BOOK Arnab Ray has hit the gold spot — he juggles writing books, Twitter and blog-posts with his regular job as a research scientist, on subjects as diverse as masala movies and psychological terror, finds NIKHIL VARMA
Arnab Ray is an extremely popular figure on the Internet, with his irreverent and humorous take on everything from 90s masala movies to the current political flux in the country and is followed by thousands across the planet.
His first book, “May I Habb You Attention Pliss” (MIHYAP), was an extension of his blog and online persona, dealing with major elements of popular culture from the late 1980s and 90s.
His latest book, “The Mine” (Westland, Rs. 195), deals with psychological terror. He juggles writing, Twitter and blog-posts with his day job as a research scientist and assistant adjunct in the Department of Computer Science, University of Maryland.
“This idea for this book came in 2004,” says Arnab, in Reliance Timeout to launch the book. “I wanted a particular ending and started to build a story based on it. It is essentially the story of a father who loses his daughter and is on a search to find her.”
He admits, “it was a very difficult book to write. ‘The Mine' is very different in language and tenor from my posts on Twitter or my blog entries. Though the skeleton of this book was finished earlier, I did not have the literary street cred to write such a book then. I decided to play safe and launched ‘MIHYAP' first.”
Arnab says “The Mine” is a reflection of the nature of people and makes an attempt to understand the evil manifest in people. “Even the most evil person on earth will have some redeeming attributes. The characters in this book are not bad people. They are normal people who have made some wrong choices in their lives. I see the book as a philosophical rumination on the reasons of evil.” He adds, “When you are writing horror fiction for adults, you cannot expect them to be scared by werewolves, ghosts and goblins. You need to bring other elements to the tale and I have made an attempt to do that.”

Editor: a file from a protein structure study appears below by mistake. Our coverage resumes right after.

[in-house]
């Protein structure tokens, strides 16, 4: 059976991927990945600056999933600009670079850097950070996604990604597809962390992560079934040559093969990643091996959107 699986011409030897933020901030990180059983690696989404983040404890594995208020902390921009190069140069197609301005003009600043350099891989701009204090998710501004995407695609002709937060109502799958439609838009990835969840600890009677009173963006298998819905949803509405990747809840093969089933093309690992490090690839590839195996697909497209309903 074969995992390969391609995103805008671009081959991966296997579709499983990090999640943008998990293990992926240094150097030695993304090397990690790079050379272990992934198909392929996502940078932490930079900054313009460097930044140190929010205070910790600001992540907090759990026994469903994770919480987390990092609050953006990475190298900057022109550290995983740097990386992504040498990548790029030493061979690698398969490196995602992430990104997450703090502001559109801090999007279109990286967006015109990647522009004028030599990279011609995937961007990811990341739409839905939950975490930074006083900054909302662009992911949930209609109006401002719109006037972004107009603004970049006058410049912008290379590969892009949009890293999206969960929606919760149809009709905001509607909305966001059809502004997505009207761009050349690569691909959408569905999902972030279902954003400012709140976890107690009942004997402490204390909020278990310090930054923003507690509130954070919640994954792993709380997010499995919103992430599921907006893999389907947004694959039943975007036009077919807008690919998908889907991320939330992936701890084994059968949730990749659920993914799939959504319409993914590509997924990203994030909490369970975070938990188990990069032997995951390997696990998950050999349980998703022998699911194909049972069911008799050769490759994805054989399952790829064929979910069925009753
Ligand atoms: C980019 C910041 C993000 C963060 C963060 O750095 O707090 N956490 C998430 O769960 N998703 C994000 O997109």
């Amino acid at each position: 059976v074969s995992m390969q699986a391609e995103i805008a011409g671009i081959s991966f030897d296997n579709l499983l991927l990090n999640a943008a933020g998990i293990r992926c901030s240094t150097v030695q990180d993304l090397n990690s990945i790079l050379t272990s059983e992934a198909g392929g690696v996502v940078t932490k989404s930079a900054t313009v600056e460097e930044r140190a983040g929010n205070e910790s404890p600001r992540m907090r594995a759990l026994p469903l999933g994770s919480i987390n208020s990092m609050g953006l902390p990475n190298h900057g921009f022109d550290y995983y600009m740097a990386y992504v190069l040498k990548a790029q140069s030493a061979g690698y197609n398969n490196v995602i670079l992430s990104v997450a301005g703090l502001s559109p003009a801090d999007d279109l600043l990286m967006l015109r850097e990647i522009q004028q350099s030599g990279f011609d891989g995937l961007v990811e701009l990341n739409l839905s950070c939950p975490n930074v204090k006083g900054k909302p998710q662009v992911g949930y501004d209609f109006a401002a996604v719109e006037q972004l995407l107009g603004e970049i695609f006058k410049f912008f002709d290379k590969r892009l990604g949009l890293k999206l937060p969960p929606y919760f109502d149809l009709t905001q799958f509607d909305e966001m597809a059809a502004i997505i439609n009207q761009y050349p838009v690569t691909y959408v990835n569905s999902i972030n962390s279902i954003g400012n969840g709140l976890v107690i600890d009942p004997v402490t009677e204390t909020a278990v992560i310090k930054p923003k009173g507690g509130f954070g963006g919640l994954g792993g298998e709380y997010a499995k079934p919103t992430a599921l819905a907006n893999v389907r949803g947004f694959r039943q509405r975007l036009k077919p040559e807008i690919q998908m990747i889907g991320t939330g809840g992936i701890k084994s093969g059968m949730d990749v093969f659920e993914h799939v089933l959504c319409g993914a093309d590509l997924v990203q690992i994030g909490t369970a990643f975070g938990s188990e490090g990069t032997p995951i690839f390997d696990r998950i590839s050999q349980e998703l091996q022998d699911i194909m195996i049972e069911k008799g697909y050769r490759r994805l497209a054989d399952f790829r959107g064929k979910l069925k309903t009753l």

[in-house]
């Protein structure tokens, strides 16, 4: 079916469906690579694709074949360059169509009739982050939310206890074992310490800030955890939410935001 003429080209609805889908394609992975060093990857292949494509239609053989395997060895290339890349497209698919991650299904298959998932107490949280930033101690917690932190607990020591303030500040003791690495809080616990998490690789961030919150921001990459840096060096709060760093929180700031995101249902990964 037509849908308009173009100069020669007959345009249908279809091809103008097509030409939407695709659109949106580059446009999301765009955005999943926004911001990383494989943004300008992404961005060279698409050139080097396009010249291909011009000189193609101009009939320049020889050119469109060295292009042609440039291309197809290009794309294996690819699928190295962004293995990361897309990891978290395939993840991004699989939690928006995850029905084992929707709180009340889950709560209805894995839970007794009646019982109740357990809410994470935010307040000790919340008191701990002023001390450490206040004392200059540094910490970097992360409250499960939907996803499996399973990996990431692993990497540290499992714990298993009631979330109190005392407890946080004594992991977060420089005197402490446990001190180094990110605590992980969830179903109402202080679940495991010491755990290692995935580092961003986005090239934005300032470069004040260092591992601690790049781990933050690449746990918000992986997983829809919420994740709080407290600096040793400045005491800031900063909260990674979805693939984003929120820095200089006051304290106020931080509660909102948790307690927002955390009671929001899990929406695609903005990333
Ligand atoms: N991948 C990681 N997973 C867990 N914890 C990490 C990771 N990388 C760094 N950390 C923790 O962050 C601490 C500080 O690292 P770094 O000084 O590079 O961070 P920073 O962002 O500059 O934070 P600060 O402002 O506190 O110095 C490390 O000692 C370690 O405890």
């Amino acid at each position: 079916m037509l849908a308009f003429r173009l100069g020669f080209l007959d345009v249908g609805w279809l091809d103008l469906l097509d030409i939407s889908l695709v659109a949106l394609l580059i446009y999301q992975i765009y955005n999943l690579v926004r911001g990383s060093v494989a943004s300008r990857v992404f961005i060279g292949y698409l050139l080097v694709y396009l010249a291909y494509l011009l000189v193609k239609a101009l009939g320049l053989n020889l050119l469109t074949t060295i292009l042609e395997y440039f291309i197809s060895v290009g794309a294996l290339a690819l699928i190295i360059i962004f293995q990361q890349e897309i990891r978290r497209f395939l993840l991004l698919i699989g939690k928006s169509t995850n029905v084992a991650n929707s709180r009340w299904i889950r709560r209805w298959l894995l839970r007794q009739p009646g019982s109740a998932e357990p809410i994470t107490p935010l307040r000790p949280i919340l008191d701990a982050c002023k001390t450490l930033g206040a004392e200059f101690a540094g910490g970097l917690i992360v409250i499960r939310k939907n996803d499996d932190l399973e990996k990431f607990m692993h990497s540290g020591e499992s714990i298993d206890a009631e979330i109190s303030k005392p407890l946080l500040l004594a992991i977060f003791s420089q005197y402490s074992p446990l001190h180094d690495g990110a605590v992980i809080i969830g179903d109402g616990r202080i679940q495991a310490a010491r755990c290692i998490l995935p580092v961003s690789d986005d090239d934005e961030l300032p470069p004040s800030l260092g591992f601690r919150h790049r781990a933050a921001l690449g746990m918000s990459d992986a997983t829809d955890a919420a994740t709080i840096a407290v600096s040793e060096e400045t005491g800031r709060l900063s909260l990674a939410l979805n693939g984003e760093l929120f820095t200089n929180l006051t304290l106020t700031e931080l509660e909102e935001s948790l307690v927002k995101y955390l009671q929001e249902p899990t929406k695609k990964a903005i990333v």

Ray always wanted to write on topics others shied away from. His blog speaks to readers who have watched the evolution of Bollywood cinema in the 90s and the beginnings of the satellite revolution in India. “Once I began to write, the blog became a sort of open source information about that era. As far as this particular book is concerned, I have been a big fan of Agatha Christie novels and draw inspiration from them.”
Writing a book is not as simple as writing blogs or dealing with Twitter updates, he finds. “You need to focus on building characters, provide consistency to the dialogues, maintain a story arc. There are times when you read some portions and feel that it could have been written better. Since I do not work as an author alone; these issues do take up a lot of time. ‘The Mine' is written in a cinematic fashion, though it is not a screenplay.”
He says he deliberately kept the book scary throughout. “In the book, people are scared for their lives. I did not think a humour angle would have fitted into the storyline.” Ray now plans to write a book on the Indian immigrant experience in the US. “It is going to be more humorous, but will not be a tongue-in-cheek take on the experience. It will be very different from what writers like Jhumpa Lahiri have written.”